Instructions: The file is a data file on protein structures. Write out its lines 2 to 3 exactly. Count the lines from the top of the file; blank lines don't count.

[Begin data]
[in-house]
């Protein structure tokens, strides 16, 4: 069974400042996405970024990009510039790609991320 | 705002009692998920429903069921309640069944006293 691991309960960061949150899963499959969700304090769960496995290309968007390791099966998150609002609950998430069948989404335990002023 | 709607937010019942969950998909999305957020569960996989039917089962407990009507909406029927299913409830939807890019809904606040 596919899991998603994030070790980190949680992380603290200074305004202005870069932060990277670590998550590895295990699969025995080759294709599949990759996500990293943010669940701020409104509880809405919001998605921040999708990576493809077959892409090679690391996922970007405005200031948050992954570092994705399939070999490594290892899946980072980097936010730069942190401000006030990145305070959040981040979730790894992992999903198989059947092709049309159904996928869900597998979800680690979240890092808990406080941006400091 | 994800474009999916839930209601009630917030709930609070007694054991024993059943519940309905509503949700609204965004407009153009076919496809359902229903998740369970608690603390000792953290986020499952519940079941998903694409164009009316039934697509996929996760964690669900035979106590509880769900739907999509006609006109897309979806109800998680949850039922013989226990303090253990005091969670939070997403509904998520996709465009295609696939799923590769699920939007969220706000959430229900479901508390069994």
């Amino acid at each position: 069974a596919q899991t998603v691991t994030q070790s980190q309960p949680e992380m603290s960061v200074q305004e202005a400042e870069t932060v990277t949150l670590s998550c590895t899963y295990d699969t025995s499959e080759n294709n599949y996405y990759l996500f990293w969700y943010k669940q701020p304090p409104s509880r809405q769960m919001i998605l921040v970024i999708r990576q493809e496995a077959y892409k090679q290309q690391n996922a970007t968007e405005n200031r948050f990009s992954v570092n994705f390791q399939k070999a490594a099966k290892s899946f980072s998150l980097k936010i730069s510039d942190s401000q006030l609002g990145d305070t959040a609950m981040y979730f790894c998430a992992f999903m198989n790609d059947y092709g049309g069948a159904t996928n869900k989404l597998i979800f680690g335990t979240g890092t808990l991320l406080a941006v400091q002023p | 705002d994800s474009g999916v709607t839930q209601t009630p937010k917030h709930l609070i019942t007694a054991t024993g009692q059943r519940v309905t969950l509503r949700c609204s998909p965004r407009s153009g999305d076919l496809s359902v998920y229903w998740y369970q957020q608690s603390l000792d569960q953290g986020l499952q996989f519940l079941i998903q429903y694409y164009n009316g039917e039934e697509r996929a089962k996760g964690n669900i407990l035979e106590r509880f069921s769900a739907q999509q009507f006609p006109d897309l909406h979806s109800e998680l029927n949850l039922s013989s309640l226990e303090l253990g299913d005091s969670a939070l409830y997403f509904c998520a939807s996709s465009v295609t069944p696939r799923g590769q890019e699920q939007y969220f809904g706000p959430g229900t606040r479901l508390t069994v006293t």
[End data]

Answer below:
């Protein structure tokens, strides 16, 4: 069974400042996405970024990009510039790609991320 | 705002009692998920429903069921309640069944006293 691991309960960061949150899963499959969700304090769960496995290309968007390791099966998150609002609950998430069948989404335990002023 | 709607937010019942969950998909999305957020569960996989039917089962407990009507909406029927299913409830939807890019809904606040 596919899991998603994030070790980190949680992380603290200074305004202005870069932060990277670590998550590895295990699969025995080759294709599949990759996500990293943010669940701020409104509880809405919001998605921040999708990576493809077959892409090679690391996922970007405005200031948050992954570092994705399939070999490594290892899946980072980097936010730069942190401000006030990145305070959040981040979730790894992992999903198989059947092709049309159904996928869900597998979800680690979240890092808990406080941006400091 | 994800474009999916839930209601009630917030709930609070007694054991024993059943519940309905509503949700609204965004407009153009076919496809359902229903998740369970608690603390000792953290986020499952519940079941998903694409164009009316039934697509996929996760964690669900035979106590509880769900739907999509006609006109897309979806109800998680949850039922013989226990303090253990005091969670939070997403509904998520996709465009295609696939799923590769699920939007969220706000959430229900479901508390069994």
């Amino acid at each position: 069974a596919q899991t998603v691991t994030q070790s980190q309960p949680e992380m603290s960061v200074q305004e202005a400042e870069t932060v990277t949150l670590s998550c590895t899963y295990d699969t025995s499959e080759n294709n599949y996405y990759l996500f990293w969700y943010k669940q701020p304090p409104s509880r809405q769960m919001i998605l921040v970024i999708r990576q493809e496995a077959y892409k090679q290309q690391n996922a970007t968007e405005n200031r948050f990009s992954v570092n994705f390791q399939k070999a490594a099966k290892s899946f980072s998150l980097k936010i730069s510039d942190s401000q006030l609002g990145d305070t959040a609950m981040y979730f790894c998430a992992f999903m198989n790609d059947y092709g049309g069948a159904t996928n869900k989404l597998i979800f680690g335990t979240g890092t808990l991320l406080a941006v400091q002023p | 705002d994800s474009g999916v709607t839930q209601t009630p937010k917030h709930l609070i019942t007694a054991t024993g009692q059943r519940v309905t969950l509503r949700c609204s998909p965004r407009s153009g999305d076919l496809s359902v998920y229903w998740y369970q957020q608690s603390l000792d569960q953290g986020l499952q996989f519940l079941i998903q429903y694409y164009n009316g039917e039934e697509r996929a089962k996760g964690n669900i407990l035979e106590r509880f069921s769900a739907q999509q009507f006609p006109d897309l909406h979806s109800e998680l029927n949850l039922s013989s309640l226990e303090l253990g299913d005091s969670a939070l409830y997403f509904c998520a939807s996709s465009v295609t069944p696939r799923g590769q890019e699920q939007y969220f809904g706000p959430g229900t606040r479901l508390t069994v006293t």